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I need help with the proof of the Fixed Point Theorem for a metric space (S,d) (Apostol Theorem 4.48)

The Fixed Point Theorem and its proof read as follows:View attachment 3901

View attachment 3902

In the above proof Apostol writes:

" ... ... Using the triangle inequality we find for \(\displaystyle m \gt n\),

\(\displaystyle d(p_m, p_n) \le \sum_{k=n}^{m-1} d(p_{k+1}, p_k ) \) ... ... "I am unsure of how (exactly!) Apostol uses the triangle inequality to derive the relation

\(\displaystyle d(p_m, p_n) \le \sum_{k=n}^{m-1} d(p_{k+1}, p_k ) \)

Can someone please help by showing how (formally and rigorously) this is derived?

I presume that Apostol is using the generalised form of the triangle inequality which he describes as the following (see page 13):

\(\displaystyle | x_1 + x_2 + \ ... \ ... \ + x_n | \le |x_1| + |x_2| + \ ... \ ... \ + |x_n|\)

... ... but ... ... I cannot see how he derives a situation where:

\(\displaystyle d(p_m, p_n) = d(p_{n+1}, p_n) + d(p_{n+2}, p_{n+1}) + \ ... \ ... \ + d( p_m, p_{m-1} )\)

so that the triangle inequality can be applied ... ...

Hope that someone can help,

Peter

The Fixed Point Theorem and its proof read as follows:View attachment 3901

View attachment 3902

In the above proof Apostol writes:

" ... ... Using the triangle inequality we find for \(\displaystyle m \gt n\),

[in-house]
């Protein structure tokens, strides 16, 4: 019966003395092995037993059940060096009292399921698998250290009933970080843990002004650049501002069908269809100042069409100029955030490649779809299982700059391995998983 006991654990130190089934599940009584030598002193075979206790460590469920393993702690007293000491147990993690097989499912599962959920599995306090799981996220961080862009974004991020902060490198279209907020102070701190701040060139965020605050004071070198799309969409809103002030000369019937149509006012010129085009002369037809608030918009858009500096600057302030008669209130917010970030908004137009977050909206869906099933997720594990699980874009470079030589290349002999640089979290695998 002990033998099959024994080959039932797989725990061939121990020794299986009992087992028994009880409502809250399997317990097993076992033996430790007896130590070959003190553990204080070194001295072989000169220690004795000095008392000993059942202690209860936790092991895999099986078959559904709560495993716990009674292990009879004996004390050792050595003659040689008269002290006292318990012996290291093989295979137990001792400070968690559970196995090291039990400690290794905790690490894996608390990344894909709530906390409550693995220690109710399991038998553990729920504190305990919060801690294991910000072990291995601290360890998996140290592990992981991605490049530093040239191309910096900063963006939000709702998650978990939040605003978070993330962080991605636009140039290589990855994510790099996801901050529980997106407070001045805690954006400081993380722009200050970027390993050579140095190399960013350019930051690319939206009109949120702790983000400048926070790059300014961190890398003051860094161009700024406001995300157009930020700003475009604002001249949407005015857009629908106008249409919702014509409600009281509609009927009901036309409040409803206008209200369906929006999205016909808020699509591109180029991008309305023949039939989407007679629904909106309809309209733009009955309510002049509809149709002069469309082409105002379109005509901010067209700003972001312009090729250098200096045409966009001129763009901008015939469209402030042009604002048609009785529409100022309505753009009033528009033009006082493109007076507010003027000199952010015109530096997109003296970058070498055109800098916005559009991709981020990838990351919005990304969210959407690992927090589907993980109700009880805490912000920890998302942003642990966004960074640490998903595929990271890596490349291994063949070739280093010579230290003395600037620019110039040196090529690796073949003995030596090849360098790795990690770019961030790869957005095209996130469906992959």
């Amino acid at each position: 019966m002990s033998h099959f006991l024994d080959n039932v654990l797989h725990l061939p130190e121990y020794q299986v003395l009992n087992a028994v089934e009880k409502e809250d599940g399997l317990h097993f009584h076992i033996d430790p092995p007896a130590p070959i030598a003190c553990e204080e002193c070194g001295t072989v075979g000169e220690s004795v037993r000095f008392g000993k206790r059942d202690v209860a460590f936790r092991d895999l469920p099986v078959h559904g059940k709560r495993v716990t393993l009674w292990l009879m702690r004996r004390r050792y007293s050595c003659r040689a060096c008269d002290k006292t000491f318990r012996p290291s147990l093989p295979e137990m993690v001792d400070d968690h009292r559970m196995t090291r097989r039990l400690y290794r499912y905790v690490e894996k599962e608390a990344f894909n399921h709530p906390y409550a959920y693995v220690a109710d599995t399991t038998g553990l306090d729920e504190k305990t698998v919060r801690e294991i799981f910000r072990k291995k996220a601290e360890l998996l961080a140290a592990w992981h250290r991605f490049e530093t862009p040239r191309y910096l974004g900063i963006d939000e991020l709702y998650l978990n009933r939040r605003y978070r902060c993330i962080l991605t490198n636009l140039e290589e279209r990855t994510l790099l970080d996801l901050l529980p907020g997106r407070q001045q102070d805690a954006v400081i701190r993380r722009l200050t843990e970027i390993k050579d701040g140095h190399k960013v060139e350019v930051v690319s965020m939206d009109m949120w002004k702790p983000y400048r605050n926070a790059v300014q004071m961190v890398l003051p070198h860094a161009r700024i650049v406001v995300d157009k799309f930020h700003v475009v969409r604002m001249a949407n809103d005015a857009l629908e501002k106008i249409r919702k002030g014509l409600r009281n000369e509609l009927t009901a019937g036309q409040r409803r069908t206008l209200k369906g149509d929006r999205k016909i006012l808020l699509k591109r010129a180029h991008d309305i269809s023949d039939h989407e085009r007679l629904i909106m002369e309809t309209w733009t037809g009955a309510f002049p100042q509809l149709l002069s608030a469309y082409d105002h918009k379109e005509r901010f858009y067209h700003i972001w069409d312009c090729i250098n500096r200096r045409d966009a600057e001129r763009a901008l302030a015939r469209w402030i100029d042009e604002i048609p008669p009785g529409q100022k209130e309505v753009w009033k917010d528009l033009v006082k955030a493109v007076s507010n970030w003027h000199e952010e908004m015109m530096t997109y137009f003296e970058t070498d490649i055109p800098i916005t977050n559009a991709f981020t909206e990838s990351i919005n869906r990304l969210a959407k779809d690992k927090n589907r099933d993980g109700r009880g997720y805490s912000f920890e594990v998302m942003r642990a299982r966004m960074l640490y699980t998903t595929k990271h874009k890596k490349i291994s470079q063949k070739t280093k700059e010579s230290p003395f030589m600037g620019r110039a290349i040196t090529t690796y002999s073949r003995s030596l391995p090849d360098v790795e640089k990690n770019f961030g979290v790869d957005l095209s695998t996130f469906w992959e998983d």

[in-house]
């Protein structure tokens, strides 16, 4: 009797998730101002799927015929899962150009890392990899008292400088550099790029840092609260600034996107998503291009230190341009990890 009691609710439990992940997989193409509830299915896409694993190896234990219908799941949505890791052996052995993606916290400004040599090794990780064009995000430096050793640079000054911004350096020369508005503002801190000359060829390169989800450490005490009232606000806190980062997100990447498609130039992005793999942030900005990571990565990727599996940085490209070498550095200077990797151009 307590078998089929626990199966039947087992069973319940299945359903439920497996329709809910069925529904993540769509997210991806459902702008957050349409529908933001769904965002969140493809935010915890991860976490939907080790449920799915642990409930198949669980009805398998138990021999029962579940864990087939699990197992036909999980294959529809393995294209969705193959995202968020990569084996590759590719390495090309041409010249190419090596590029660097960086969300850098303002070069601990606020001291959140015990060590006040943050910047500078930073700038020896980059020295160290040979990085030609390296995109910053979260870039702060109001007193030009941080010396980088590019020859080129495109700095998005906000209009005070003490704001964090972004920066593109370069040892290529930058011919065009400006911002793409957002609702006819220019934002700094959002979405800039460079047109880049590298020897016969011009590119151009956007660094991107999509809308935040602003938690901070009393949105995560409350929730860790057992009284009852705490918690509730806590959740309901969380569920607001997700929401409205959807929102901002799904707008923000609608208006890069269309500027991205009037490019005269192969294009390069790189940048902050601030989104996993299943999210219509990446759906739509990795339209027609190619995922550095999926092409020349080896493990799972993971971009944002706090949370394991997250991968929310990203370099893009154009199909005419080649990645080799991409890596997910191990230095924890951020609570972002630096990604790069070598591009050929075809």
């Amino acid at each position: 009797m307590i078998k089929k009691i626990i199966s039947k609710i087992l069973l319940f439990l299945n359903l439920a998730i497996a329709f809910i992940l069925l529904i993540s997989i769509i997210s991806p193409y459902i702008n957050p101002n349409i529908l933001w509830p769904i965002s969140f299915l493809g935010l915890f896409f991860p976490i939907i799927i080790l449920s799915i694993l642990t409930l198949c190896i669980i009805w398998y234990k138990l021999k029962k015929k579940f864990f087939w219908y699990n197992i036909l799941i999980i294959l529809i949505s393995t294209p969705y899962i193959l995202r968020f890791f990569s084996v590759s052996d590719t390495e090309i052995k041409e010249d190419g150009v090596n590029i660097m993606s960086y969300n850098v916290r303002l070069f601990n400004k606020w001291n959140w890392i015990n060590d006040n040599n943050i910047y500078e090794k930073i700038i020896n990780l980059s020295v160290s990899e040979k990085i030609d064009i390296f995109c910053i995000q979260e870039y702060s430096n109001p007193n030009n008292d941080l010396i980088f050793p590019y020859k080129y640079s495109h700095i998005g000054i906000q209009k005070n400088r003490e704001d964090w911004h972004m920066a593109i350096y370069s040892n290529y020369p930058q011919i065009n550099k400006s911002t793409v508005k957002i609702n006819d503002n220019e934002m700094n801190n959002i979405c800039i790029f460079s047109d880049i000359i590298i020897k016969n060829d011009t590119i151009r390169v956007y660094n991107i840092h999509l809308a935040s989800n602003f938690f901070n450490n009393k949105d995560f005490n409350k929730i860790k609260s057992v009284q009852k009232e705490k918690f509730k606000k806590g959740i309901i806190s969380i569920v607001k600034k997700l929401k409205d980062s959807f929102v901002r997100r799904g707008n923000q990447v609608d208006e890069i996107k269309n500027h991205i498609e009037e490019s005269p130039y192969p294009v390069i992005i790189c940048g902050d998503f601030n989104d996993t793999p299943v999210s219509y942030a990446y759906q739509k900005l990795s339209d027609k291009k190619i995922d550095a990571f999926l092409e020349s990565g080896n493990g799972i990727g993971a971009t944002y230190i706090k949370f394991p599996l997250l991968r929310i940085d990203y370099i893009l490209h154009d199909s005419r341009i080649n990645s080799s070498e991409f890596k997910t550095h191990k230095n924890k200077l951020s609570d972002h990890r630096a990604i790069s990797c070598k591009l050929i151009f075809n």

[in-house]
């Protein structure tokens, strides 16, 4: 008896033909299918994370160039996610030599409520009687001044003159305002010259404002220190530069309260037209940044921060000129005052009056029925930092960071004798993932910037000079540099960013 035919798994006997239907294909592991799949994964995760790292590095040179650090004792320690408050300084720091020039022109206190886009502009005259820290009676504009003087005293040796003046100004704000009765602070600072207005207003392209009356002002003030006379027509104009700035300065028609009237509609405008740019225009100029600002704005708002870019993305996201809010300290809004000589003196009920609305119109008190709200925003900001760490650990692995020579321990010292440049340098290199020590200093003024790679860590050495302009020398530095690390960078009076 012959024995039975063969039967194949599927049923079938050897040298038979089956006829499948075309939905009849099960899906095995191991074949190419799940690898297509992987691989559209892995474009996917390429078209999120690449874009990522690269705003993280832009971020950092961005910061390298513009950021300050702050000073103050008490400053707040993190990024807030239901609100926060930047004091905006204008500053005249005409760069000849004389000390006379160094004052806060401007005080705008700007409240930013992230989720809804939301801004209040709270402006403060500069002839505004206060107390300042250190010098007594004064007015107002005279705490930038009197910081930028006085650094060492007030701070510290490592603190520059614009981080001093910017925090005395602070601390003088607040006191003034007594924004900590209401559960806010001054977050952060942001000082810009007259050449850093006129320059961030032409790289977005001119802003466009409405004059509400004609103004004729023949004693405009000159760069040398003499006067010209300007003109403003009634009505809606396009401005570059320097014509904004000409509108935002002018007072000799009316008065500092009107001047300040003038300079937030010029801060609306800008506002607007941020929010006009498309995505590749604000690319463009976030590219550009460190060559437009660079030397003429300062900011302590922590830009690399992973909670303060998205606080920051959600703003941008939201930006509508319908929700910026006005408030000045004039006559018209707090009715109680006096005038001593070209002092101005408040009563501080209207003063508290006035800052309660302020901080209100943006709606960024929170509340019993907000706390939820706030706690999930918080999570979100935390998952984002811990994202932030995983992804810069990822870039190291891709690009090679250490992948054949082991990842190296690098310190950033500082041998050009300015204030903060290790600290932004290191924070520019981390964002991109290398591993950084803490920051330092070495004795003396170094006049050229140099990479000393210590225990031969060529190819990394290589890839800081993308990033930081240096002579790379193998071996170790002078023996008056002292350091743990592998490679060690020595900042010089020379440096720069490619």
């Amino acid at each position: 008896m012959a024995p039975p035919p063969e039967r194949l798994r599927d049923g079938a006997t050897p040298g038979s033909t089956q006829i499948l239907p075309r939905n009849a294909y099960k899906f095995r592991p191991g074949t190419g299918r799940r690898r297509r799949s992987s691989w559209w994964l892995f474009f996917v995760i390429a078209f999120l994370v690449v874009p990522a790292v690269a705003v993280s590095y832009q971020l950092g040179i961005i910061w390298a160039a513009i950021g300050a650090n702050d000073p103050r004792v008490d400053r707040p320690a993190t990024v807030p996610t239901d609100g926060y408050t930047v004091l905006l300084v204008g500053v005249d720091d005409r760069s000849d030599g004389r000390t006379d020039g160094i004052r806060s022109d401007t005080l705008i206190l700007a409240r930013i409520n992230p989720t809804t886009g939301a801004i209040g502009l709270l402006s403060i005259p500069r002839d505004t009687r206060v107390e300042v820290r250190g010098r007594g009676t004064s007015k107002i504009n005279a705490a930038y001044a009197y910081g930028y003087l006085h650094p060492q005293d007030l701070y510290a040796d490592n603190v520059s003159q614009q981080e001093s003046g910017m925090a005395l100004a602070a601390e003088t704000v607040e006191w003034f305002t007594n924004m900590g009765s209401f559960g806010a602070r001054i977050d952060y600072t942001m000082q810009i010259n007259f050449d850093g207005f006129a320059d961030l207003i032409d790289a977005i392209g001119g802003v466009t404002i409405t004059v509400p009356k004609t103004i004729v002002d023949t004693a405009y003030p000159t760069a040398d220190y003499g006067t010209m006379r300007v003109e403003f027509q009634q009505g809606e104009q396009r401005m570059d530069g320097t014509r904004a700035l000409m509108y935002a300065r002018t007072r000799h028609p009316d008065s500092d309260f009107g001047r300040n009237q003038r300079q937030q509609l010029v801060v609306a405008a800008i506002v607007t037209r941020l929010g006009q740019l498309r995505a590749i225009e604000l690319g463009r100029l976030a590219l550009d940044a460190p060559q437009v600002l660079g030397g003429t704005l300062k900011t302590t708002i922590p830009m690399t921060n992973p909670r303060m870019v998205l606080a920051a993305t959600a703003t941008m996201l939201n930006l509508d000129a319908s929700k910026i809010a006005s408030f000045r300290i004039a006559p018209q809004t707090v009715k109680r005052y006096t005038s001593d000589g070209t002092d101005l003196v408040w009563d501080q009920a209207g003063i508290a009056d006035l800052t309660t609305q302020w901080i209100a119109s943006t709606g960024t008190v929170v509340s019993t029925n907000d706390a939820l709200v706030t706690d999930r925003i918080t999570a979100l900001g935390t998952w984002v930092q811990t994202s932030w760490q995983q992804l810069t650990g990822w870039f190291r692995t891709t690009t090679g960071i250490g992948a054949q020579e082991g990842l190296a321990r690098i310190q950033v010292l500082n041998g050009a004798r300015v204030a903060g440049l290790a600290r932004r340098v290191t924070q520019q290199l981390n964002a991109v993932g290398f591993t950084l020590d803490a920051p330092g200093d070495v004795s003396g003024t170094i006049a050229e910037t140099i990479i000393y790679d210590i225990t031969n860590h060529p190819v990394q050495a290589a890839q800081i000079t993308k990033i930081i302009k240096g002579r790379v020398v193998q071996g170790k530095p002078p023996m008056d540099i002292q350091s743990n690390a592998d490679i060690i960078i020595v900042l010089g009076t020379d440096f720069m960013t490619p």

\(\displaystyle d(p_m, p_n) \le \sum_{k=n}^{m-1} d(p_{k+1}, p_k ) \) ... ... "I am unsure of how (exactly!) Apostol uses the triangle inequality to derive the relation

\(\displaystyle d(p_m, p_n) \le \sum_{k=n}^{m-1} d(p_{k+1}, p_k ) \)

Can someone please help by showing how (formally and rigorously) this is derived?

I presume that Apostol is using the generalised form of the triangle inequality which he describes as the following (see page 13):

\(\displaystyle | x_1 + x_2 + \ ... \ ... \ + x_n | \le |x_1| + |x_2| + \ ... \ ... \ + |x_n|\)

... ... but ... ... I cannot see how he derives a situation where:

\(\displaystyle d(p_m, p_n) = d(p_{n+1}, p_n) + d(p_{n+2}, p_{n+1}) + \ ... \ ... \ + d( p_m, p_{m-1} )\)

so that the triangle inequality can be applied ... ...

Hope that someone can help,

Peter

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